NEW YORK -- Beating the Yankees seemingly starts with beating Mark Teixeira.
Well, at least when Oakland's in town.
On Wednesday, lefty Brett Anderson set out to do what two of his right-handed teammates couldn't quite accomplish in their own starts in the Bronx earlier this week: Make outs out of Teixeira.
Easier said than done -- no matter what side of the plate he's batting from.
New York's first baseman, who in his first two games of the series tallied five hits -- two of them homers -- and four RBIs, only added to that total Wednesday, compiling three hits and three RBIs as the A's, for the third straight day, fell to New York, 4-3.
For what it's worth, Wednesday's September-opening affair represented a rather notable improvement from the club's previous two defeats, which brought about a combined 20 Yankees runs. This time around, Oakland's starter lasted more than four innings, and its hitters showed some decent life in the form of nine hits following a pair of games in which righties Trevor Cahill and Vin Mazzaro fizzled.
Yet there were still flaws -- notably eight runners left on base and a second-inning catching error by Anderson at first base, where he dropped a ball fielded by Daric Barton while at the same time stumbling over the bag and onto the ground.
It initially appeared to be something of a scary moment for the A's lefty, who exited his last outing following just two innings after hyperextending his right knee. Anderson came out of the blunder fine, but the two-out error brought homer Curtis Granderson, who had reached base on a single. It also paved way for back-to-back base hits from Nick Swisher and Teixeira, the latter of which scored two runs.
"That was one of the few times in my short big league career I beat somebody to the bag," Anderson said, "and then I had too much time to think about it. ... That was a typical play by me, falling over like that. If I catch the ball or even if I just don't fall, the run doesn't score. That's just the way it goes sometimes."
For as much as Anderson found a slice of humor through it all, he in no way underplayed the effect it had on the game, one that led to his sixth loss of the season.
"I knew it'd be a grind coming in," he said. "If I make that play, the outcome could have been different."
Anderson's eventful second frame followed a first inning that saw him give up a leadoff hit to Derek Jeter that was followed by a one-out, run-scoring single off the bat of Teixeira, who is batting .367 against the A's this season. On Wednesday, his hits appeared to spray every which way -- a scene many in the visitors' clubhouse agreed is typical for someone on such a hot streak.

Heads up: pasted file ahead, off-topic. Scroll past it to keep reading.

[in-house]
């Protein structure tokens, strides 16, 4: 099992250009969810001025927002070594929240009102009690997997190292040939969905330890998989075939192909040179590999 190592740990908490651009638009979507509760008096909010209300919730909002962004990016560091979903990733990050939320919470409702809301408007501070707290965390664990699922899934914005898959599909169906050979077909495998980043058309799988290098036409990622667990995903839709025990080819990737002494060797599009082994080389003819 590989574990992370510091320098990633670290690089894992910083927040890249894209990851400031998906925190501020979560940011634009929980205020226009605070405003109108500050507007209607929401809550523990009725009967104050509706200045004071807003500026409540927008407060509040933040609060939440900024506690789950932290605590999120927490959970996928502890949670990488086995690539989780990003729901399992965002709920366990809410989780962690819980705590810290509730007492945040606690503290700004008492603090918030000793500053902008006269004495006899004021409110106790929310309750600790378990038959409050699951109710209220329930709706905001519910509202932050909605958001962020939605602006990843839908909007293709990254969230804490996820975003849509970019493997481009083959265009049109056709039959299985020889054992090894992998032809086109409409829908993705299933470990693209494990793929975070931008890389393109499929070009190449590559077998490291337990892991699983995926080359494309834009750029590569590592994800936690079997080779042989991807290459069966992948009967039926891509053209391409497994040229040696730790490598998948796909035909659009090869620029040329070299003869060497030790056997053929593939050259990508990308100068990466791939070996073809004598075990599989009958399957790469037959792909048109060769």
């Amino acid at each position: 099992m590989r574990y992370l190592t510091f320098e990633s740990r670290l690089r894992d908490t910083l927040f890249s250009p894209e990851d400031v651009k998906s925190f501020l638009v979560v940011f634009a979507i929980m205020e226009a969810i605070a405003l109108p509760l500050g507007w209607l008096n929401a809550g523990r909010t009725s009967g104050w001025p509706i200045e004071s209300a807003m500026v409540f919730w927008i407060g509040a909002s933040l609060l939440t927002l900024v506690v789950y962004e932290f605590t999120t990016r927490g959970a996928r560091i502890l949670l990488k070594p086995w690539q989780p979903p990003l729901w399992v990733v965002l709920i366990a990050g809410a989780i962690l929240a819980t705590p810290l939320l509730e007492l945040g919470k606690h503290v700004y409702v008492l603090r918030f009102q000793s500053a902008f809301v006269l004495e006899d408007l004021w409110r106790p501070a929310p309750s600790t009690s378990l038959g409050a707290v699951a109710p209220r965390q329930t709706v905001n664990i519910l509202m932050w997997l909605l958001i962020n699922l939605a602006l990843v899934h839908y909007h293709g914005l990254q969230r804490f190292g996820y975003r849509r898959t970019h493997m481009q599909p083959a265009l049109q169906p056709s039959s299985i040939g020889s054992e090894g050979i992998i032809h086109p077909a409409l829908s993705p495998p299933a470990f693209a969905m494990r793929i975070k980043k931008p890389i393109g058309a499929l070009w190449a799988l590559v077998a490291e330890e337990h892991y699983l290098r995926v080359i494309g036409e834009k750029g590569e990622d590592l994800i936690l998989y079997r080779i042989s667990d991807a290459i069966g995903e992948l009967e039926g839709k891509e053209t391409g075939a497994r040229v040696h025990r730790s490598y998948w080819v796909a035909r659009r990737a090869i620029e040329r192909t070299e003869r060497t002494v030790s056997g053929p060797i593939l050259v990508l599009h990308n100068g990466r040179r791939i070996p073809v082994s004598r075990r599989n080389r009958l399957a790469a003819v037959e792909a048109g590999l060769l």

"When a guy's going well like that, he's going to use the whole field," said Kevin Kouzmanoff, who dove for Teixeira's second-inning hit that took a bad hop through the hole near shortstop. "You have to go toward his tendencies. He pulls the ball, so you have to think he's going to pull the ball. You gotta go with what's on paper."
"When we put up numbers like we have the last week, run-wise, you need bounces," Teixeira said. "Two of my hits were lucky -- ground balls with eyes."
Anderson managed to keep the Yankees off the board during his final four frames, but he left trailing, 4-3, having given up four runs -- one earned -- on eight hits while walking two and fanning four. He was seemingly shaken in more than one way, as he also took a liner off his arm in the third.
"I was a human L screen tonight," he said.
"I thought that, against that lineup, he did a decent job," manager Bob Geren said of his starter. "He pitched good enough. If we would've converted that one play, it might have been different. But even then, one play doesn't ever lose a game for you."
Anderson's offense, meanwhile, stayed quiet through the first three frames against Yankees starter A.J. Burnett before Kouzmanoff launched his 13th homer of the year -- a two-run shot to right field -- to get the A's going. An RBI groundout from Coco Crisp in the fifth represented Oakland's third run of the night, but that's all the club could muster off Burnett, who gave up three runs and six hits with two walks and eight strikeouts in six innings of work.
"For the most part," Burnett said, "I was able to make pitches. I was able to establish the curveball early."
As a result, the A's went 1-for-9 with runners in scoring position en route to watching their season record with the Yankees fall to 1-8. They also dropped to two games below the .500 mark and have now lost five of their last seven games, with their road trip record now standing at 4-5 with one game remaining at Yankee Stadium.
"It's been a tough series," Geren said. "We got beat up pretty good the first two nights. I thought that we made one heck of a game out of it at the end today. To fall behind like we did again and not have a 'Here we go again' attitude, that was encouraging."
Jane Lee is a reporter for MLB.com. This story was not subject to the approval of Major League Baseball or its clubs.